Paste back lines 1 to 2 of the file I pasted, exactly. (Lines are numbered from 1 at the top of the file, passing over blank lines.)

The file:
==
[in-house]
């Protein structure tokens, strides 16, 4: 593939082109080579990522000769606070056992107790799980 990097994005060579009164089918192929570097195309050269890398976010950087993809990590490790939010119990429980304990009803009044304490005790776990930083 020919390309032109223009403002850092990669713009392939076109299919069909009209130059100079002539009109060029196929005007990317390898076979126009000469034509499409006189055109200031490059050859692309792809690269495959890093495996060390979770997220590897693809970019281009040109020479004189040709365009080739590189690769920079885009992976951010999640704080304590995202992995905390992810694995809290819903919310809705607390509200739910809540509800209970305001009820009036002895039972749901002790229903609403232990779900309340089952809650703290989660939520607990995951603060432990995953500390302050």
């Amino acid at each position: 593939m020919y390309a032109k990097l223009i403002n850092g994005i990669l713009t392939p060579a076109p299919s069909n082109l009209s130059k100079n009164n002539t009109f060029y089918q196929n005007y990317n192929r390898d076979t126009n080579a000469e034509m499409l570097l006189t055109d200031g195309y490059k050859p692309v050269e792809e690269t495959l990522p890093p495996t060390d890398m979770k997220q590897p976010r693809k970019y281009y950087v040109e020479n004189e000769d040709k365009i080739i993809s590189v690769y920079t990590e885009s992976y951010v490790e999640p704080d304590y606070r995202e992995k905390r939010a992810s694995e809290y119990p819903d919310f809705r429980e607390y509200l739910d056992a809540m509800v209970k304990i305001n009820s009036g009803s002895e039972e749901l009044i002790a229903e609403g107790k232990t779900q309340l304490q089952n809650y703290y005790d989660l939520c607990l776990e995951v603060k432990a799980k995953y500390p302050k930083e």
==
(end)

[in-house]
């Protein structure tokens, strides 16, 4: 593939082109080579990522000769606070056992107790799980 990097994005060579009164089918192929570097195309050269890398976010950087993809990590490790939010119990429980304990009803009044304490005790776990930083 020919390309032109223009403002850092990669713009392939076109299919069909009209130059100079002539009109060029196929005007990317390898076979126009000469034509499409006189055109200031490059050859692309792809690269495959890093495996060390979770997220590897693809970019281009040109020479004189040709365009080739590189690769920079885009992976951010999640704080304590995202992995905390992810694995809290819903919310809705607390509200739910809540509800209970305001009820009036002895039972749901002790229903609403232990779900309340089952809650703290989660939520607990995951603060432990995953500390302050």